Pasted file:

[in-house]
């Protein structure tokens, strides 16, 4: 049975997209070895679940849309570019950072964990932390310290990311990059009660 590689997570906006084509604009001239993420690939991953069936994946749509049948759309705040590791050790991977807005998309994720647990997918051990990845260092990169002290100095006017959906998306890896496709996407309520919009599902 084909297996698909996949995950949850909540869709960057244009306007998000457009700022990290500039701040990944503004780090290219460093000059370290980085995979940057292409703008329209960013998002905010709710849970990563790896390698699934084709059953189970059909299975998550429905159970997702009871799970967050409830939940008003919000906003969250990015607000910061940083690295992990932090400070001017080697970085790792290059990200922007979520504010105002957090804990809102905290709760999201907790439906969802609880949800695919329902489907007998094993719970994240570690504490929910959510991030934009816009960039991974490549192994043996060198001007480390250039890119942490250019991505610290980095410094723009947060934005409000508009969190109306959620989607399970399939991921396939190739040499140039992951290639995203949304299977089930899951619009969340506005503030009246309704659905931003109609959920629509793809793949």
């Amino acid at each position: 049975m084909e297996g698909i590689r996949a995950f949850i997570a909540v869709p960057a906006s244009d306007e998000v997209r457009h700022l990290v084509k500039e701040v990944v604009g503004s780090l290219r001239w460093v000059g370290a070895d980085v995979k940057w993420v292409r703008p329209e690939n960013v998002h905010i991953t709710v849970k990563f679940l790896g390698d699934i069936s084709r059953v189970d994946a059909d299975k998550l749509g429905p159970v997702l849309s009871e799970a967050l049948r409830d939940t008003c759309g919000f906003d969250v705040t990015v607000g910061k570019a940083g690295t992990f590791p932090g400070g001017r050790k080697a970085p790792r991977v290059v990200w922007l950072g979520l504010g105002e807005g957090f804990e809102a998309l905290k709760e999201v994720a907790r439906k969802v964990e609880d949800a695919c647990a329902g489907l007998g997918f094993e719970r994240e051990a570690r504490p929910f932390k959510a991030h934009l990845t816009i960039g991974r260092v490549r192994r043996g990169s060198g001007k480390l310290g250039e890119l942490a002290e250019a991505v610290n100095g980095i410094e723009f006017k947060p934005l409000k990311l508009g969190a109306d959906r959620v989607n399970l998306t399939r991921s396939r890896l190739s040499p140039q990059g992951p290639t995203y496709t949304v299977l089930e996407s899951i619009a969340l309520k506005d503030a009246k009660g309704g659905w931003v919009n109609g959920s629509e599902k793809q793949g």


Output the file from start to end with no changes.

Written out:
[in-house]
């Protein structure tokens, strides 16, 4: 049975997209070895679940849309570019950072964990932390310290990311990059009660 590689997570906006084509604009001239993420690939991953069936994946749509049948759309705040590791050790991977807005998309994720647990997918051990990845260092990169002290100095006017959906998306890896496709996407309520919009599902 084909297996698909996949995950949850909540869709960057244009306007998000457009700022990290500039701040990944503004780090290219460093000059370290980085995979940057292409703008329209960013998002905010709710849970990563790896390698699934084709059953189970059909299975998550429905159970997702009871799970967050409830939940008003919000906003969250990015607000910061940083690295992990932090400070001017080697970085790792290059990200922007979520504010105002957090804990809102905290709760999201907790439906969802609880949800695919329902489907007998094993719970994240570690504490929910959510991030934009816009960039991974490549192994043996060198001007480390250039890119942490250019991505610290980095410094723009947060934005409000508009969190109306959620989607399970399939991921396939190739040499140039992951290639995203949304299977089930899951619009969340506005503030009246309704659905931003109609959920629509793809793949």
């Amino acid at each position: 049975m084909e297996g698909i590689r996949a995950f949850i997570a909540v869709p960057a906006s244009d306007e998000v997209r457009h700022l990290v084509k500039e701040v990944v604009g503004s780090l290219r001239w460093v000059g370290a070895d980085v995979k940057w993420v292409r703008p329209e690939n960013v998002h905010i991953t709710v849970k990563f679940l790896g390698d699934i069936s084709r059953v189970d994946a059909d299975k998550l749509g429905p159970v997702l849309s009871e799970a967050l049948r409830d939940t008003c759309g919000f906003d969250v705040t990015v607000g910061k570019a940083g690295t992990f590791p932090g400070g001017r050790k080697a970085p790792r991977v290059v990200w922007l950072g979520l504010g105002e807005g957090f804990e809102a998309l905290k709760e999201v994720a907790r439906k969802v964990e609880d949800a695919c647990a329902g489907l007998g997918f094993e719970r994240e051990a570690r504490p929910f932390k959510a991030h934009l990845t816009i960039g991974r260092v490549r192994r043996g990169s060198g001007k480390l310290g250039e890119l942490a002290e250019a991505v610290n100095g980095i410094e723009f006017k947060p934005l409000k990311l508009g969190a109306d959906r959620v989607n399970l998306t399939r991921s396939r890896l190739s040499p140039q990059g992951p290639t995203y496709t949304v299977l089930e996407s899951i619009a969340l309520k506005d503030a009246k009660g309704g659905w931003v919009n109609g959920s629509e599902k793809q793949g």